I’ve been thinking lately about some friends of mine, getting a divorce after more than a decade of marriage. Children are involved, but the two spouses are as amicable as one could hope to expect. What is clear, however, is that the husband and the wife each have very different support networks — or more accurately, that the wife has a fairly strong support network of family and friends, and the husband has virtually no one. And looking at the two of them is a reminder of one of the particularly unfortunate ways in which we structure white American middle-class masculinity; too often, not only is a wife a man’s best friend, she is his only friend.
We live, after all, in a culture which shames displays of male vulnerability. Though some sociologists detect signs of a shift among younger men, millions of boys in this country still grow up with the “guy code” and its rules about toughness, competitiveness, and a steadfast refusal to cry. Even those young men who do everything they can to avoid playing by the “guy rules” — the sensitive, bookish lads, let’s say — find it difficult to find other men with whom they can be open, vulnerable, and safe.
A great many young women have had this experience: they’ve been dating a fellow for a while, things have started to get serious. A fight happens, or perhaps the dude has a setback of some sort or another. One night, he breaks down in front of her, surprising them both with his sudden vulnerability. He may say something like “This is the first time I’ve cried in years” or “I’ve never cried like this in front of someone before, not since I was a kid.” Now, it’s possible that he’s just being manipulative, seeing how far this kind of emotional flattery will take him. But dollars to doughnuts, there’s a good chance that he’s being honest — it’s only in romantically and sexually intimate relationships that many men find the chance to be vulnerable.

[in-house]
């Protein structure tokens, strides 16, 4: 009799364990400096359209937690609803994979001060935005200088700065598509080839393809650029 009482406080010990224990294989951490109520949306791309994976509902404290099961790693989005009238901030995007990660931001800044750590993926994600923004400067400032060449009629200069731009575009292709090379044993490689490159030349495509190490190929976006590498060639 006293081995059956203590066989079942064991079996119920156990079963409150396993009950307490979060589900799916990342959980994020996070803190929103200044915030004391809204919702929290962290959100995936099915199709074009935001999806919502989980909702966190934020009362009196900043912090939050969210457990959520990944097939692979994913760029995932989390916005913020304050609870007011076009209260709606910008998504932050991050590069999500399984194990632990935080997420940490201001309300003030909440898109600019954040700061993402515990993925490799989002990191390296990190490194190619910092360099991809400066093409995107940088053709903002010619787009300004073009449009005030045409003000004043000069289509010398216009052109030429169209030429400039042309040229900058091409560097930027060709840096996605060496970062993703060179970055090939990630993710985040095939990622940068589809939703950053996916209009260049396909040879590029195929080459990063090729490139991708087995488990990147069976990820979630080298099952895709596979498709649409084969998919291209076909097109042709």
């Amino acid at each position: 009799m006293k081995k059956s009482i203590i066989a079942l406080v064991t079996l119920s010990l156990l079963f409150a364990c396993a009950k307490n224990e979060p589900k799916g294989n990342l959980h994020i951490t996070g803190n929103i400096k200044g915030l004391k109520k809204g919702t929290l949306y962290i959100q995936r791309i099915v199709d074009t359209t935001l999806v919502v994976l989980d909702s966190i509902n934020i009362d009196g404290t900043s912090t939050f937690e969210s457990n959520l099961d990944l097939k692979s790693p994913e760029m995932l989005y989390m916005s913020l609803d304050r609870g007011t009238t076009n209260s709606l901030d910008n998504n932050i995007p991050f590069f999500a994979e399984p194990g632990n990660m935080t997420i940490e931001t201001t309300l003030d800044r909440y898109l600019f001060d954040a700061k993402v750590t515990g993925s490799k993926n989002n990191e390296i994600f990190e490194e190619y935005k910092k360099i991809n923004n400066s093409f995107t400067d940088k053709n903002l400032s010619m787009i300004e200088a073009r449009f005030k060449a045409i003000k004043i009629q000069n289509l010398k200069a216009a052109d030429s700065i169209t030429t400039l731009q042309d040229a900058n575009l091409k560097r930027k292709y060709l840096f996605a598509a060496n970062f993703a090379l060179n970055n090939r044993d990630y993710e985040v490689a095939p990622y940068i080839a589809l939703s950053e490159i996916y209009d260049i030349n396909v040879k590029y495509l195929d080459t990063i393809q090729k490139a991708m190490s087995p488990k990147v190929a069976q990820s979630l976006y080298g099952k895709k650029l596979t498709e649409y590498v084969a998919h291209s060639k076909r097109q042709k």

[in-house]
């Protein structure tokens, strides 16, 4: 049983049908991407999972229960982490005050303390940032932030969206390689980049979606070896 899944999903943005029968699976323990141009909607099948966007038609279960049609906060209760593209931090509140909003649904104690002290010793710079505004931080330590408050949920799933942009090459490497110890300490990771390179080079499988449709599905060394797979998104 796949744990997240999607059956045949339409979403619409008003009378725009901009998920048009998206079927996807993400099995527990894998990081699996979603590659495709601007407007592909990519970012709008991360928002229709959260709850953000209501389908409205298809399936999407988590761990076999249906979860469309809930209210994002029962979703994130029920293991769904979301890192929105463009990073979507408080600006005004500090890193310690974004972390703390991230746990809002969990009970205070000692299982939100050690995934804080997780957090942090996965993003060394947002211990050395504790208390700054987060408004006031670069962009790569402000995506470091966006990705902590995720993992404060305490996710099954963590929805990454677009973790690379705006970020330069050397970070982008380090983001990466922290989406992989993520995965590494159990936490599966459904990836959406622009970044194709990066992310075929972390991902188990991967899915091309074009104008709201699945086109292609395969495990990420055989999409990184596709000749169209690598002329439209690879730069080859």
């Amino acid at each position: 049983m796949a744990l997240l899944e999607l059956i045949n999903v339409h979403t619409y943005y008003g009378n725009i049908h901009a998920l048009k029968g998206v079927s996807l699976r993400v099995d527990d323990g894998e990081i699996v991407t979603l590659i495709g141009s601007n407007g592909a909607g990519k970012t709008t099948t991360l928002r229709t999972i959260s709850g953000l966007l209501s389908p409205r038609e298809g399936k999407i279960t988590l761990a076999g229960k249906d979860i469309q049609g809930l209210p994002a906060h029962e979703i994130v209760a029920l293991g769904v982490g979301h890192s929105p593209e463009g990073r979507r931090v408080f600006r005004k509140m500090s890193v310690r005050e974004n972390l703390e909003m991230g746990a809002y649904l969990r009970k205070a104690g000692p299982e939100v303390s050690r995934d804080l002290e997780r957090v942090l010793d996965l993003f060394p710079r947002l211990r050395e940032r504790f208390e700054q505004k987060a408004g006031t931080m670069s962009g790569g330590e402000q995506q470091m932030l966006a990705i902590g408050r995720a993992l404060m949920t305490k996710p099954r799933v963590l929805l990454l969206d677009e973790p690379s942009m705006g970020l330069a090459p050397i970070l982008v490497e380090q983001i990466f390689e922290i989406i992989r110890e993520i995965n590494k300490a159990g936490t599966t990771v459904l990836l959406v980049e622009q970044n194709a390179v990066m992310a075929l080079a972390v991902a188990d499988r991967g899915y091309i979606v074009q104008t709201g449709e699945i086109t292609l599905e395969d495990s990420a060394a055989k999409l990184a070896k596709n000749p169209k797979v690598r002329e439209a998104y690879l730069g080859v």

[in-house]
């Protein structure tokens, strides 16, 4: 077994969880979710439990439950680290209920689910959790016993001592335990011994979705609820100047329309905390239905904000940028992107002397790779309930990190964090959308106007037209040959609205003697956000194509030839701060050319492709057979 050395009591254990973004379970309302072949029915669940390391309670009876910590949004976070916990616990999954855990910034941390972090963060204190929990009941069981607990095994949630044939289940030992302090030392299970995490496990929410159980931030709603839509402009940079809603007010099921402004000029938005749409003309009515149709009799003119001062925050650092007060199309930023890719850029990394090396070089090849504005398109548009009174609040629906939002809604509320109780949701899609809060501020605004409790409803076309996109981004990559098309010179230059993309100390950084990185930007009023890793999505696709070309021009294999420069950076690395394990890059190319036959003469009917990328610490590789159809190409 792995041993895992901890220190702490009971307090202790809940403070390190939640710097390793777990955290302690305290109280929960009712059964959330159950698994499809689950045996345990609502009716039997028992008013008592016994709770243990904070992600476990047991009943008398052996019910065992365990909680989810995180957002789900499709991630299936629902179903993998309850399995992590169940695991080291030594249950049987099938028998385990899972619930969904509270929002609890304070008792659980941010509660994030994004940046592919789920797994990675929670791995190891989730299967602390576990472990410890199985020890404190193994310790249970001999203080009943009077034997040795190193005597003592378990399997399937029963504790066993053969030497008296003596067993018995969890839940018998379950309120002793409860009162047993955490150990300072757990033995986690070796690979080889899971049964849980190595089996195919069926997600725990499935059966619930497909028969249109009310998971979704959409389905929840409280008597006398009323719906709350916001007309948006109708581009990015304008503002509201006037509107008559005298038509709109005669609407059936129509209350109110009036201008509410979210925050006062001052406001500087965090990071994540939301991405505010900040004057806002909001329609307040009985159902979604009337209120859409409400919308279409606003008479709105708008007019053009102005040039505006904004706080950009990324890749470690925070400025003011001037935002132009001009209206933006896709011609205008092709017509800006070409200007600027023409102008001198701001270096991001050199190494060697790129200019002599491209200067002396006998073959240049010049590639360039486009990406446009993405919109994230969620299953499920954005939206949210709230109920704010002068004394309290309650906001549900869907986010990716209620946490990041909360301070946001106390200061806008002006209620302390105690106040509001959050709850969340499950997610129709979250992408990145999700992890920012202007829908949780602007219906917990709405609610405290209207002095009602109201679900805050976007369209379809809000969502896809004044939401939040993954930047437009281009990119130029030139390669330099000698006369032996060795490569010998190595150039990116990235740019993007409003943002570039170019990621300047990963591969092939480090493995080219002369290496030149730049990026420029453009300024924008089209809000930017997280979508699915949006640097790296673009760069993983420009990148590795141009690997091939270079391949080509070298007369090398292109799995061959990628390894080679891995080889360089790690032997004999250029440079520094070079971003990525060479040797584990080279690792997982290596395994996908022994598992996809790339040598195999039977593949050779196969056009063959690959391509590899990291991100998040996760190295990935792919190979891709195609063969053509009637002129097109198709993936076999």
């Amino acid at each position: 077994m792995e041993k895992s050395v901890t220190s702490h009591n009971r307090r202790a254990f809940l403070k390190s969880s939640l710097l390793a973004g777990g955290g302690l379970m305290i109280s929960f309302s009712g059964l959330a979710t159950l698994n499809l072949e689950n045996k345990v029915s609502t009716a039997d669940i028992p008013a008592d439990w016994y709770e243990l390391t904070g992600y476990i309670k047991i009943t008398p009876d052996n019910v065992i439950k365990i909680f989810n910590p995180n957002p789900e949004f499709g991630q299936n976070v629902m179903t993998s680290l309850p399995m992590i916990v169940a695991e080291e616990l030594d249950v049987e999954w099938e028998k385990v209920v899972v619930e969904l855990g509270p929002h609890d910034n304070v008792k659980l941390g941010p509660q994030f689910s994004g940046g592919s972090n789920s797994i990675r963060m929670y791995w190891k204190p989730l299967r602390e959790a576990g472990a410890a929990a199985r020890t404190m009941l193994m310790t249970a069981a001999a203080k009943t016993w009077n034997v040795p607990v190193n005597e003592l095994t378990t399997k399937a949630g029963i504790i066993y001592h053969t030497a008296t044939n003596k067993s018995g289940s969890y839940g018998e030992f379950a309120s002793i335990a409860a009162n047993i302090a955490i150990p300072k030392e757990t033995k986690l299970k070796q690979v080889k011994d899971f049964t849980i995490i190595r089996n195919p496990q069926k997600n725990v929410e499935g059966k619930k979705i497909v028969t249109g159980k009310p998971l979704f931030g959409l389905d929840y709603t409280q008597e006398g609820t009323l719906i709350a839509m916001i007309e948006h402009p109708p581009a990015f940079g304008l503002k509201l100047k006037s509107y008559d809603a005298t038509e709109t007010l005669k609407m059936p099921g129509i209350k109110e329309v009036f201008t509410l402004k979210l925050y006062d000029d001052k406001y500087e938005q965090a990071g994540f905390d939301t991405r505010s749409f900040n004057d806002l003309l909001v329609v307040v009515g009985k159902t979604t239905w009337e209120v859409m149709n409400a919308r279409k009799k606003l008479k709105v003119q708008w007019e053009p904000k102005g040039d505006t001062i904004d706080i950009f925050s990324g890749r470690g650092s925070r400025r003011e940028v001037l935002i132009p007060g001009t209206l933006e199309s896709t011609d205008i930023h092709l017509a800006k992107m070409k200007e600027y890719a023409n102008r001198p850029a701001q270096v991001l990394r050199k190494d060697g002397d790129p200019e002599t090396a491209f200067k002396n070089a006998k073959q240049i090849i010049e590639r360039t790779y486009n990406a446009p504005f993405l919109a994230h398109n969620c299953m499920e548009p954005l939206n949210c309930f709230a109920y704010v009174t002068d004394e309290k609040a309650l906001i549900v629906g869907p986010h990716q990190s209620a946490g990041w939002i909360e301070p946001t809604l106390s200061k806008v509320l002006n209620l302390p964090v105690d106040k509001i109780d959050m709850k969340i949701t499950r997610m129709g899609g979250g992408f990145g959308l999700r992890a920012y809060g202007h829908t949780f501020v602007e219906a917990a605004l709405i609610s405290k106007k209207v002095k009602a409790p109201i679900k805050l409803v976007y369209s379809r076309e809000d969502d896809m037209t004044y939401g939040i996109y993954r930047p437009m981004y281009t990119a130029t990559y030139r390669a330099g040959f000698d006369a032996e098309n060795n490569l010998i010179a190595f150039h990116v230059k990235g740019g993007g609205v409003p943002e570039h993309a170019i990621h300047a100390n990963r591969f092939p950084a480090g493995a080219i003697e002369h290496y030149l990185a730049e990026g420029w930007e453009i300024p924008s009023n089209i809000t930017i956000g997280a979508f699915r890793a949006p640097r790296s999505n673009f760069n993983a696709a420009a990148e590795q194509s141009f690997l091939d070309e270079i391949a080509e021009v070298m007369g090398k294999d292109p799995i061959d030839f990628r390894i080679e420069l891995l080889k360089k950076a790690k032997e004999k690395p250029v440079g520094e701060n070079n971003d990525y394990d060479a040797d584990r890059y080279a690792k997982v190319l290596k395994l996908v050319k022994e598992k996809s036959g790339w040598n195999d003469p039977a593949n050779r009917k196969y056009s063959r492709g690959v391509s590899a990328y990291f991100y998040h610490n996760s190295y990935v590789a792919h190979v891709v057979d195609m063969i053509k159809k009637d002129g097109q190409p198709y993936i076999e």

One rather flippant but generally sound piece of advice I gave (and still do give) in youth group about sex: “Don’t get naked until you’re ready to get naked”, meaning that in relationships, it’s often wise to have some degree of congruence between emotional and sexual intimacy. Generally speaking, emotional intimacy is a good precondition for sex; the danger lies in the attempt to reverse cause and effect, and using sex as a way of generating enduring intimacy. But of course, for many men, sexual intimacy is a kind of trailhead into some deeper and more concealed parts of themselves. This doesn’t mean that heterosexual men can only trust those women with whom they are sleeping, but it does mean that sex gives a kind of permission for a man to be vulnerable. (If I had a dollar for every woman who has ever asked me if it was “normal” for men to cry after sex, I’d have enough to take my family out for a nice vegan dinner. Many women are floored by these sudden post-coital displays of strong emotion; though not universal, it’s more common than many think.) Continue reading